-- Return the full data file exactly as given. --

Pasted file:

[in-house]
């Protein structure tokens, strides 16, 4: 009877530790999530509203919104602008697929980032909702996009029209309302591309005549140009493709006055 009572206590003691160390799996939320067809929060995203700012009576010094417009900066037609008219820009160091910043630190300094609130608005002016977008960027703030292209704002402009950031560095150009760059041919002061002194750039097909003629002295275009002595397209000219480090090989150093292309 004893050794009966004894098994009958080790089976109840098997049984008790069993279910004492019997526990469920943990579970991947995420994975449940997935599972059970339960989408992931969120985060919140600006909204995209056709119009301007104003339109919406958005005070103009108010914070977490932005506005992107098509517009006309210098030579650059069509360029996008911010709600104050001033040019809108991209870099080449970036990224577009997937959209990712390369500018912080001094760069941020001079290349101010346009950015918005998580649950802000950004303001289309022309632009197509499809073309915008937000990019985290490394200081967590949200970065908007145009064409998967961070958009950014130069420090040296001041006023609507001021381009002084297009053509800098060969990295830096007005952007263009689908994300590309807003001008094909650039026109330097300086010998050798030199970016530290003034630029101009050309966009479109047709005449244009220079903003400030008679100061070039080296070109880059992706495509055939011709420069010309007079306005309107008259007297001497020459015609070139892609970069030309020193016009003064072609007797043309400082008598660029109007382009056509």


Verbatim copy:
[in-house]
């Protein structure tokens, strides 16, 4: 009877530790999530509203919104602008697929980032909702996009029209309302591309005549140009493709006055 009572206590003691160390799996939320067809929060995203700012009576010094417009900066037609008219820009160091910043630190300094609130608005002016977008960027703030292209704002402009950031560095150009760059041919002061002194750039097909003629002295275009002595397209000219480090090989150093292309 004893050794009966004894098994009958080790089976109840098997049984008790069993279910004492019997526990469920943990579970991947995420994975449940997935599972059970339960989408992931969120985060919140600006909204995209056709119009301007104003339109919406958005005070103009108010914070977490932005506005992107098509517009006309210098030579650059069509360029996008911010709600104050001033040019809108991209870099080449970036990224577009997937959209990712390369500018912080001094760069941020001079290349101010346009950015918005998580649950802000950004303001289309022309632009197509499809073309915008937000990019985290490394200081967590949200970065908007145009064409998967961070958009950014130069420090040296001041006023609507001021381009002084297009053509800098060969990295830096007005952007263009689908994300590309807003001008094909650039026109330097300086010998050798030199970016530290003034630029101009050309966009479109047709005449244009220079903003400030008679100061070039080296070109880059992706495509055939011709420069010309007079306005309107008259007297001497020459015609070139892609970069030309020193016009003064072609007797043309400082008598660029109007382009056509």